The term "precious" is interesting, because I've heard a local pastor on television talk about passages in the New Testament that relate to precious stones and comparing them to believers. Jesus Himself is referred to as the rock upon which the church is built. Now, precious stones are forged in high heat below the surface of the earth. The layer of soil around it doesn't have any value, but the diamonds or the gold or silver that's forged from it is of great value.

Maybe that could mean something.

- Jason

Nikoxine said...

'Therefore, thus says the LORD, "If you return, then I will restore you-- Before Me you will stand; And if you extract the precious from the worthless, you will become My spokesman.' that is the most important part in the verse as I see it. but being as this is the doom prophet's book your dealing with I would assume that it dose in fact mean that there are few of you who are actually cleansed of sin, a few who truly turned to God and begged forgiveness. also this is the Jews in ancient times, they were few and they sporadically darted between being heartfelt devout followers to being enslaved or religiously screwed. although there is a ray of hope, it says "If you return, then I will restore you..." Isn't that the entire point to Christianity, come back to God Every time you happen to mess up. That is what it means to be Christian. To look to The One Who Is Holy. That is not possible in any way without Christ Jesus. God called us to be followers of Christ, meaning 'go out and do your best to be perfect and WHEN you mess up, I will be here to forgive you, pick you up and put you back on you feet and lovingly set you back on your path to try to follow the only one who is AND CAN BE perfect'.

I apologies for rambling to you, but I needed to give my opinion to some God-fearing-people who if they disagree, I can hopefully tune them out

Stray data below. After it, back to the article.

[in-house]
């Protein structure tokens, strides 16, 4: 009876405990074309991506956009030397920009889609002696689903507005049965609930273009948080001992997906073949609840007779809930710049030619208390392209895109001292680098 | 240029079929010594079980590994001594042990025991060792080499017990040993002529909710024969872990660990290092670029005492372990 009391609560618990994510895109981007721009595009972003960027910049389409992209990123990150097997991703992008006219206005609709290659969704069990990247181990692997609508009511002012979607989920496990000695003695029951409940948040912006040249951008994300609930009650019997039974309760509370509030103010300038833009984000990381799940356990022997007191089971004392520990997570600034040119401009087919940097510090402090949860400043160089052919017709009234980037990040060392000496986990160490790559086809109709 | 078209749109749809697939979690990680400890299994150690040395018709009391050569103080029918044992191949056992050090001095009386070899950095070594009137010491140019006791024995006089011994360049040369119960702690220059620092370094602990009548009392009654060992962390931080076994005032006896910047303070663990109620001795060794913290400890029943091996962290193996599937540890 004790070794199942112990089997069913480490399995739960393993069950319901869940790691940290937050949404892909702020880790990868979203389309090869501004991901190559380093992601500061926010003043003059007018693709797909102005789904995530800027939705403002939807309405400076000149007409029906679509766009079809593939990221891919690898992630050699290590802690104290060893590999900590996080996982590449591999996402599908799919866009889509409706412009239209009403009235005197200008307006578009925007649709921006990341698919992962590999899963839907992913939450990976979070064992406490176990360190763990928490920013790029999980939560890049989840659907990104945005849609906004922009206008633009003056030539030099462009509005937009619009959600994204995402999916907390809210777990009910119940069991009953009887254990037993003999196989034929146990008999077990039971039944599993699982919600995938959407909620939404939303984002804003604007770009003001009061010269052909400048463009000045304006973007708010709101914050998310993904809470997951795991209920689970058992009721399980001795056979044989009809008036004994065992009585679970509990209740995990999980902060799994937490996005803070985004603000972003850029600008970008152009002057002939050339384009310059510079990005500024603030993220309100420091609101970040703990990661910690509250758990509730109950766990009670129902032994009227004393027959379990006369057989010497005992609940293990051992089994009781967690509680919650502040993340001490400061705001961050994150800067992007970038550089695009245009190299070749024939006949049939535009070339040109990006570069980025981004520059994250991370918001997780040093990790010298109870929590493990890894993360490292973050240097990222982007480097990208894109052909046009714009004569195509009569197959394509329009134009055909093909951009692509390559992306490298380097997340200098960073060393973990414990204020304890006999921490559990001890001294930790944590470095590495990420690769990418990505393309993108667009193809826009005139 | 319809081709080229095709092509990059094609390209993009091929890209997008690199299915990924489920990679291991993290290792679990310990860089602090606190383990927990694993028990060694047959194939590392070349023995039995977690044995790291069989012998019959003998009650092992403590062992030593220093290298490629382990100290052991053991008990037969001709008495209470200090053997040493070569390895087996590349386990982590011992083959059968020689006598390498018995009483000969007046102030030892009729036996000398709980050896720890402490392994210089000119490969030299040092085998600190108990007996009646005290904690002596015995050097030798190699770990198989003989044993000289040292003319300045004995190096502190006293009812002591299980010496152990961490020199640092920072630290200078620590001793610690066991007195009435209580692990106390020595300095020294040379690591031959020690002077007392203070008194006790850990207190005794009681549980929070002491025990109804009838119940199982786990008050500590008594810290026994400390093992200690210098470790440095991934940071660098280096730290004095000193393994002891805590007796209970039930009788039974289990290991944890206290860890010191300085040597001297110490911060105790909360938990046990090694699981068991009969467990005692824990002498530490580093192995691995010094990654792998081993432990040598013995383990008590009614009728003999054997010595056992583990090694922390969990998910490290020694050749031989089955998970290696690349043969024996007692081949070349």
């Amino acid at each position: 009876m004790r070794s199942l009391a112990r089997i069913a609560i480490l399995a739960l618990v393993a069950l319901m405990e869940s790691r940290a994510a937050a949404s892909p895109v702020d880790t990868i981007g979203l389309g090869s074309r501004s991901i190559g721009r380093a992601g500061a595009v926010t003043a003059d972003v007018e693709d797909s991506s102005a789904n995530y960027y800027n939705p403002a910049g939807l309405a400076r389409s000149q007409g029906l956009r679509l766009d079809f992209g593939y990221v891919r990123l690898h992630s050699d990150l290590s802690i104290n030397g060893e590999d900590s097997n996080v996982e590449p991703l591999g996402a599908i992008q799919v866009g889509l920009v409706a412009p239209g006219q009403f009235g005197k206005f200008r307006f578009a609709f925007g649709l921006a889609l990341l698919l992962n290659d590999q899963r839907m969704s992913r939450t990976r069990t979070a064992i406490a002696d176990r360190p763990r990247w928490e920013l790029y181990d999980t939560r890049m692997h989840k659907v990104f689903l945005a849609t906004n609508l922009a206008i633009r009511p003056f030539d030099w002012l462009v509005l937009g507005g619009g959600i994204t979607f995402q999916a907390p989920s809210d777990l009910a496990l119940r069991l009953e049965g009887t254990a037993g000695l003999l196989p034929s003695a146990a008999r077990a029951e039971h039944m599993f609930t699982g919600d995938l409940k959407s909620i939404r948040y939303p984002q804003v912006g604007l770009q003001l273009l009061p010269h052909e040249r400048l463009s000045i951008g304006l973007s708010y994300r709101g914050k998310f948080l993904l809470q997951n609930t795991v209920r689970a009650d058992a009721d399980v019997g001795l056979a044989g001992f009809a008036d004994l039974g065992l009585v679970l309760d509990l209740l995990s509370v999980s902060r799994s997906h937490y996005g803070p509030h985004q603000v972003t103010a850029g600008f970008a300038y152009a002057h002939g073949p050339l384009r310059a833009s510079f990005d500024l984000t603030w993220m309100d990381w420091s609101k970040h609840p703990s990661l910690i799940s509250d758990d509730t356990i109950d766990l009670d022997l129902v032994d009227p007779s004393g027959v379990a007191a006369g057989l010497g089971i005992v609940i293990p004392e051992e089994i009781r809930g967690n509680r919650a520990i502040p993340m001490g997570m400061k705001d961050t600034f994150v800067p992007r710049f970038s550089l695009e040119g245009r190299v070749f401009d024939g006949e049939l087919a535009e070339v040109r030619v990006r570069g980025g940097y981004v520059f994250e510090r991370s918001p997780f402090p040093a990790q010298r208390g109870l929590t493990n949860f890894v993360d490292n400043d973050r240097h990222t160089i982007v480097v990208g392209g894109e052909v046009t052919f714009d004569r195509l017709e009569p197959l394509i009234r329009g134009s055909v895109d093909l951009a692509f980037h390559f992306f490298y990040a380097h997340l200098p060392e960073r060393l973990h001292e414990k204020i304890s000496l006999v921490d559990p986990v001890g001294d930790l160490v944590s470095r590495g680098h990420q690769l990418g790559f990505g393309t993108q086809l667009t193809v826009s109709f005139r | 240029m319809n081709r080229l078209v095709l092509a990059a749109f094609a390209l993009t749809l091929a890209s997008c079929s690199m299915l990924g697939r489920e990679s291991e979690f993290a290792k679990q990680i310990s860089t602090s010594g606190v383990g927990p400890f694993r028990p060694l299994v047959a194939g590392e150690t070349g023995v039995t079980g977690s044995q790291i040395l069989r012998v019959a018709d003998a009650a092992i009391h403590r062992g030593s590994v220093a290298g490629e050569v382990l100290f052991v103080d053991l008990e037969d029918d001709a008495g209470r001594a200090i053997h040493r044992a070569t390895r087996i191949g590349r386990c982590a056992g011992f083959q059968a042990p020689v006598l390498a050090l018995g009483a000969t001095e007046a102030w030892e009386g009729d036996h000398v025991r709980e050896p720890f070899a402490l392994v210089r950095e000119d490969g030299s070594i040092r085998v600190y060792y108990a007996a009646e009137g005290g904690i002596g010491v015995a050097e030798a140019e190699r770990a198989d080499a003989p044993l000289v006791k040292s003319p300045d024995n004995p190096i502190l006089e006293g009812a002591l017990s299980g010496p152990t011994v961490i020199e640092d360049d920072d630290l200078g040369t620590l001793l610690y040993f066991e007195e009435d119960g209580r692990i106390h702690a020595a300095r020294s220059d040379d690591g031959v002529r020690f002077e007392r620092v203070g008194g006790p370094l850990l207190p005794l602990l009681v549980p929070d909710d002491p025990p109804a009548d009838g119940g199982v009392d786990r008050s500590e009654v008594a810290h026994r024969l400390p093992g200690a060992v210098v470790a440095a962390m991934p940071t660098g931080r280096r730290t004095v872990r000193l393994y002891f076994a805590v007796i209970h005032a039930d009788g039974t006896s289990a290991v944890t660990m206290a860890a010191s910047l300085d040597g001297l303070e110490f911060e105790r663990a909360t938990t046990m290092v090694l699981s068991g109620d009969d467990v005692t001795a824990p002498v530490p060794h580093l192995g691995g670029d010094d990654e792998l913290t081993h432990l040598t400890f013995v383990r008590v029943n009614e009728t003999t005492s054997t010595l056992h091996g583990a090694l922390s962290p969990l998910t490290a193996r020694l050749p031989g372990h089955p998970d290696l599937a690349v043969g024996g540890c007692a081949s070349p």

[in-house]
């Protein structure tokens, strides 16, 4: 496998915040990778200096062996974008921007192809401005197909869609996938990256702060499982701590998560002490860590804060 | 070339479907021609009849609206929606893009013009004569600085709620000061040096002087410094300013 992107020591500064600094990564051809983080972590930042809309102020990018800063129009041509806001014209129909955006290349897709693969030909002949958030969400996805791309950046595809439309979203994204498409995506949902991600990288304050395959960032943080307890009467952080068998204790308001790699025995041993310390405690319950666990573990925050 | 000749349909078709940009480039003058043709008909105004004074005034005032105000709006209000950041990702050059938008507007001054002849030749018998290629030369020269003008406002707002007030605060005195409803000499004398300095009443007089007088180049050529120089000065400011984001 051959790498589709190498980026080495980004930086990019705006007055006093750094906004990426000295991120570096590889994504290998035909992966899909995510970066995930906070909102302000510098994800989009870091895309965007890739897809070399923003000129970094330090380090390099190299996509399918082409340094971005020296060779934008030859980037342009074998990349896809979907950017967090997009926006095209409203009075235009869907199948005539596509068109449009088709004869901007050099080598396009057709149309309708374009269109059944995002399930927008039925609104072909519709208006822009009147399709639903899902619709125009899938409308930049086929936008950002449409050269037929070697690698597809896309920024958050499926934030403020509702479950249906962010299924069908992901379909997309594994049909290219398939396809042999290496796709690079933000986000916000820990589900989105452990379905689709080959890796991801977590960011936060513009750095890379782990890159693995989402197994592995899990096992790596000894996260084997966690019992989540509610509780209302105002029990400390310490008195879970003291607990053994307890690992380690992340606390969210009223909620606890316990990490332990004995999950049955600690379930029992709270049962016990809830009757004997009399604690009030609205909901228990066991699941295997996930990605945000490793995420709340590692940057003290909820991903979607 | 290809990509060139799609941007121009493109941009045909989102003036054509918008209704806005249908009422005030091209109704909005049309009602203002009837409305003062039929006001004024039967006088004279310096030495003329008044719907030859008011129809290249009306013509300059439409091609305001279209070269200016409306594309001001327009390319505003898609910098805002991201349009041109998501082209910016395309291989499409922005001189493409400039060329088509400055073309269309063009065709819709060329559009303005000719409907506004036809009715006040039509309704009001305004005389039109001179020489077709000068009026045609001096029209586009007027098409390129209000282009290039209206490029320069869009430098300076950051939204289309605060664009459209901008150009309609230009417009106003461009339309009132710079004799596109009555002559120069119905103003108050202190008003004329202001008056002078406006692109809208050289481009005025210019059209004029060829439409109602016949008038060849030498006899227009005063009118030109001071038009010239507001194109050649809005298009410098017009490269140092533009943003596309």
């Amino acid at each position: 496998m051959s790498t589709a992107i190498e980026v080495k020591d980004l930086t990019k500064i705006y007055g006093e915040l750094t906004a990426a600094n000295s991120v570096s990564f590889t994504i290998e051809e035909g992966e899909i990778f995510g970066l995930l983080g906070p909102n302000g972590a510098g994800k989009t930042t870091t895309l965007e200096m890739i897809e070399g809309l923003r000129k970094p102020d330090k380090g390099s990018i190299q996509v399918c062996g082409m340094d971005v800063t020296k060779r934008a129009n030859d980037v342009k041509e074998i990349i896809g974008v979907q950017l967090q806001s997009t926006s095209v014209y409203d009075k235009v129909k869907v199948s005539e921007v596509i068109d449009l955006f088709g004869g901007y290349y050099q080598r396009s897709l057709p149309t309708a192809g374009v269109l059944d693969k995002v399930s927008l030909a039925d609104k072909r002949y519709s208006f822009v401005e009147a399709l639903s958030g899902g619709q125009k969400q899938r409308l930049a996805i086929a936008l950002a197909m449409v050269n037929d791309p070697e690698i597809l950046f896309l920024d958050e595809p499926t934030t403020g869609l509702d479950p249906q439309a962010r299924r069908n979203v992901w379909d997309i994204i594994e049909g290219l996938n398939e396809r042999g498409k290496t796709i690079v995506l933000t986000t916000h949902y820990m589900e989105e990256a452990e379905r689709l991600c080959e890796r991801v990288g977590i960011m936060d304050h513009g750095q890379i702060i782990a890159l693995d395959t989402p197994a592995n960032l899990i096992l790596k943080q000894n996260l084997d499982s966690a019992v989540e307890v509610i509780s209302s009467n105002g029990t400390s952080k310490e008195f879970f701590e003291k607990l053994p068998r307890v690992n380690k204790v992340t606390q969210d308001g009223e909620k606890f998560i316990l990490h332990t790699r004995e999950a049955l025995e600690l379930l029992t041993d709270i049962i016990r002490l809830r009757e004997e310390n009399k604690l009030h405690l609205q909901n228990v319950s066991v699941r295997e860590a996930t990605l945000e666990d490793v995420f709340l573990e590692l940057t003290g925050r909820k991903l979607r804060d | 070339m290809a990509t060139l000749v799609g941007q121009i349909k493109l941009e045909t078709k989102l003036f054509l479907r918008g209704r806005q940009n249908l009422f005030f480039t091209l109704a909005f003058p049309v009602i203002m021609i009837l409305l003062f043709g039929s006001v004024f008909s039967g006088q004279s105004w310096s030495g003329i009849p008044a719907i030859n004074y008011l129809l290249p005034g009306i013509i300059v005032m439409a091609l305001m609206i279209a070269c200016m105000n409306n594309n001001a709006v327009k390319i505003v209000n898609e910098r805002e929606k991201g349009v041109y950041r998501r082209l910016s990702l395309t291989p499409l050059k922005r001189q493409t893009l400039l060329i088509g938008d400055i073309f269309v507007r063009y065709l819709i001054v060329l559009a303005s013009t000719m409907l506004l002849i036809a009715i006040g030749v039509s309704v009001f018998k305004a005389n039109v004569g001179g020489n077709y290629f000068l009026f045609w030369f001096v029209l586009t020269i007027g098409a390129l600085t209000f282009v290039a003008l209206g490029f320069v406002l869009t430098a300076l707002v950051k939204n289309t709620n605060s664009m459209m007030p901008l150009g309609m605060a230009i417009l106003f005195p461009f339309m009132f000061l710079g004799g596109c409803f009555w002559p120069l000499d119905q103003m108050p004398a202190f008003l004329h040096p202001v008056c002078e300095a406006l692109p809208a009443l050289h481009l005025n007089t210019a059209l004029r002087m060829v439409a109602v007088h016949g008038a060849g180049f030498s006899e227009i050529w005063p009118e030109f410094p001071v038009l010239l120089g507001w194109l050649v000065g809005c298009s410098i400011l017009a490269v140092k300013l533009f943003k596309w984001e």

Bryan Davis said...

Nikoxine, thank you for the comment. I don't agree with your statement regarding the nature of Christianity, that is, to "come back to God every time you happen to mess up."

Jesus didn't command us to "go out and do our best to be perfect." Jesus commanded us to BE perfect. There is no "WHEN" we mess up. We are to obey at all times and in all circumstances.

Christianity is about perfect holiness in all things, not the Old Covenant system, a cycle of sin and repentance. Those days are gone.

Nikoxine said...

I couldn't agree with you more, that is our command, and we all need to follow it to the letter. but I hate to ask it, are you perfect. is anyone perfect but Jesus without Jesus. that is the blessed miracle of Gods holy grace. He said come as you are.
as we get close to Christmas, we should wonder how well we are honoring Christ birthday. and remember His death and Resurrection now and every day week month.

once again sorry for my tirade.

Bryan Davis said...

Jesus does want sinners to come to Him as they are, but He doesn't leave them in that condition. He cleanses them of all sin and unrighteousness (1 John 1:9) so that true Christians are made holy. We become perfect regarding sin (1 John 5:18), yet not perfect in knowledge (Philippians 3:12), the area in which we always continue to grow and gain more understanding.

Nikoxine said...

When I said come as you are I MEANT come out of your filth to be cleansed and don't wait till your a better person. sorry for that confusion.

go with God